Trap shooting is on the rise throughout the country, and Wisconsin is no exception.

There is a buzz around the state’s sports pages that has even begun to seep its way into the capitol in Madison.

What is trap shooting?

In case you’ve never heard of it or experienced it, trap shooting is a sport where the athletes need to shoot flying targets.

Five shooters line up in a row, shooting side-by-side, with multiple groups of five competing at the same time depending on the size of the facility.

Generally, shooters will shoot 25 clay discs in a round, and a competition will be four rounds with the winner being the one with the most hits out of 100.

Badger trap

The easiest place to see the growth of the sport is at the high school level. Badger High School’s club trap team serves as a great example.

When Coach Judd Klade founded the team eight years ago, he says there were about 15 kids on the team. This year’s squad had close to 40.

The team recently competed in the Scholastic Clay Target Program Nationals tournament, with five of their athletes participating.

The team performed well, placing 31st out of 58 varsity teams in attendance, with the shooters getting some valuable experience along the way.

Growing popularity

Unlike many other sports, where entrance to a national tournament is reserved only for the top team or two in the state, the SCTP Nationals allow any team that participates in a state tournament to enter.

This plays into one of the biggest reasons that Klade believes the sport is growing so quickly.

“What’s unique and different about this sport, it’s equal and fair,” Klade said. “There’s no child that will ever not be able to do it if they want to, anybody can do it.”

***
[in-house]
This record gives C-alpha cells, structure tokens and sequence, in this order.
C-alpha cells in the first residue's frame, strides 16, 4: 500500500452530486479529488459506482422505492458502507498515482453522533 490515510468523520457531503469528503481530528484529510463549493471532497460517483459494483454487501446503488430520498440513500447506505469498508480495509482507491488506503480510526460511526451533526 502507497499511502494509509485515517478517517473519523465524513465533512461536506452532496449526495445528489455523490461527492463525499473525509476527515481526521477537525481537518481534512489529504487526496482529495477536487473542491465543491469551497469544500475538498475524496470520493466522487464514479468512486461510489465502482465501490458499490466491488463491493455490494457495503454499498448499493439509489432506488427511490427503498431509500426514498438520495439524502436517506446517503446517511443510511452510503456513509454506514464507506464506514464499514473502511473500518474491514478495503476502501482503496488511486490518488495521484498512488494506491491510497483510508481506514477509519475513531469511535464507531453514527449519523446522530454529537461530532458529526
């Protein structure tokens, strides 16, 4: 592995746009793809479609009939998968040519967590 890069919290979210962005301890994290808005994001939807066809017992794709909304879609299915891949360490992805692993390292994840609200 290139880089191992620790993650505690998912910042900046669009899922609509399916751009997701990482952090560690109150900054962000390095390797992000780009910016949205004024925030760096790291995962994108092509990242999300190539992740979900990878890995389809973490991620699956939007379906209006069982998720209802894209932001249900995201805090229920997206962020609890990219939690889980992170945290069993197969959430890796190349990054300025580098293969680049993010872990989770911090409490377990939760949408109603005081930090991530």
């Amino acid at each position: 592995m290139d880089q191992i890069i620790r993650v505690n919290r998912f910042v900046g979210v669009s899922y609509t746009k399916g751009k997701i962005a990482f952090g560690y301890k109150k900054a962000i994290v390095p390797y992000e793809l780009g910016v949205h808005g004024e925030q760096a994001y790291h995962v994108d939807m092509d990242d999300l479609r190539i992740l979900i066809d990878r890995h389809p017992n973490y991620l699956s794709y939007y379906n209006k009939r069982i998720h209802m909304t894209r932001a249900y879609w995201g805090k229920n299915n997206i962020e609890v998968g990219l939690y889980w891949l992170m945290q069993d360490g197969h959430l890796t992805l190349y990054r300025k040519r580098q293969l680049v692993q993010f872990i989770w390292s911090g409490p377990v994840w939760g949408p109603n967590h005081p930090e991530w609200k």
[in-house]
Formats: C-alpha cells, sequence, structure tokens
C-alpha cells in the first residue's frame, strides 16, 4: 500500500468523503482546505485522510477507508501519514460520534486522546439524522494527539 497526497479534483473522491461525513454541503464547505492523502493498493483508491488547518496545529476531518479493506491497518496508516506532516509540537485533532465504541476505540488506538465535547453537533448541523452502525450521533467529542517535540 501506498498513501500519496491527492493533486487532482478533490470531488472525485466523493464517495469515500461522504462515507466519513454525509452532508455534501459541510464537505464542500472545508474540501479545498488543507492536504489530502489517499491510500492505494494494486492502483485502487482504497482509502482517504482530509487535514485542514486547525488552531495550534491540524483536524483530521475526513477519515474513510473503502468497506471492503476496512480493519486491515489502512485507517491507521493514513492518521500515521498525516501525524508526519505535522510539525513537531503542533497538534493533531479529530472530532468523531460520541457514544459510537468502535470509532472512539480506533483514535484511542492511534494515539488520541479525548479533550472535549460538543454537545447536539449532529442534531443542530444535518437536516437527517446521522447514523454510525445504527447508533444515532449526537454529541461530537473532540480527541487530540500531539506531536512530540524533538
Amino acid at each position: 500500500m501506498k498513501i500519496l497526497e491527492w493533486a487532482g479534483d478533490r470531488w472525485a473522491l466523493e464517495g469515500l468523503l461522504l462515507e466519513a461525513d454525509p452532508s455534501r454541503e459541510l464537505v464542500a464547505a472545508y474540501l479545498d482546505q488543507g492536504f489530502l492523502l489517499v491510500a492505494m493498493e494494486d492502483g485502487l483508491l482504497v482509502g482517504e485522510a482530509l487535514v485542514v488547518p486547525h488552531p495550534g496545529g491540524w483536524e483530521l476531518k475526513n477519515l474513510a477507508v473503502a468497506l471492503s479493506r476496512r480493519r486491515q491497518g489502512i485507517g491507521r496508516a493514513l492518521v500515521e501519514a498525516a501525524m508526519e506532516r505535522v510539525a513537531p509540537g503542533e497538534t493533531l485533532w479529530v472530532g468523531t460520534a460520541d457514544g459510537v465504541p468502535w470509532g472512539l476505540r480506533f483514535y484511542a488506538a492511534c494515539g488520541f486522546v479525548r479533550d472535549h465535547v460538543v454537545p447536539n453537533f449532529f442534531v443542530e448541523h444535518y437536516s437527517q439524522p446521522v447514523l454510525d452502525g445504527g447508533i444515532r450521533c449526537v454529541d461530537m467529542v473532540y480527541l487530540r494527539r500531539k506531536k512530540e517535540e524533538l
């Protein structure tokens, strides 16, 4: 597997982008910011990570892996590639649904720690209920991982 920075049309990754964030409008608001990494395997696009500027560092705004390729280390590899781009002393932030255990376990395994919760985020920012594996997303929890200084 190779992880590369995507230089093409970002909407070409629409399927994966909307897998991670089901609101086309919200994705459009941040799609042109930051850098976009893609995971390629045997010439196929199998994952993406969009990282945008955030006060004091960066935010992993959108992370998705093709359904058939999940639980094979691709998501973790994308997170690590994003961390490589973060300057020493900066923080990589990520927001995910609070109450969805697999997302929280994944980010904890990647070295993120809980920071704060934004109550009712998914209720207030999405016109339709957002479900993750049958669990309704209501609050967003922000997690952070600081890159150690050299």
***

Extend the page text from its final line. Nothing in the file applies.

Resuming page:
This sentiment was shared by the athletes themselves.

“It’s just a mental sport, it’s not that physical. It doesn’t matter if you’re short, tall, large, whatever, anyone can do it because it’s your mental ability,” Lisa Ceisel said.

While the members of the team did say that buying a gun and shells can get expensive, in terms of physical restrictions to the sport, it’s very beginner friendly.

One doesn’t need to be tall like in basketball, or big like being a football lineman. To shoot, you just need the will to try.

And while experience helps, it isn’t necessary to play the sport for five to 10 years before high school to master it.

Take Badger’s Ian Darbro for example. He had very little experience before beginning his high school career, and at Nationals he shot the best on the team, hitting 191 out of 200 clay pigeons.

Gun safety

Klade emphasized the importance of gun safety, saying that it was the most important aspect for beginners to pick up on.

However, if Wisconsin lawmakers have a say, that might not be the job of Klade anymore.

Eighteen state representatives sponsored a bill in late June that would require the state superintendent to create a curriculum for a gun safety course to be taught as an elective in high schools.

The bill would not make it mandatory for high schools to carry gun safety as an elective, but it would give them the opportunity. Live ammunition would not be used in the course.

Klade believes that teaching students how to correctly handle a gun could help more kids get interested in trap shooting. He also thinks that even if kids aren’t interested, it would still be good knowledge to have.

“Gun safety in general, even if they don’t shoot, or don’t go into trap, gun safety is important,” Klade said. “No matter if you’re in the sport or wherever you’re at, knowing what guns can do is very important.”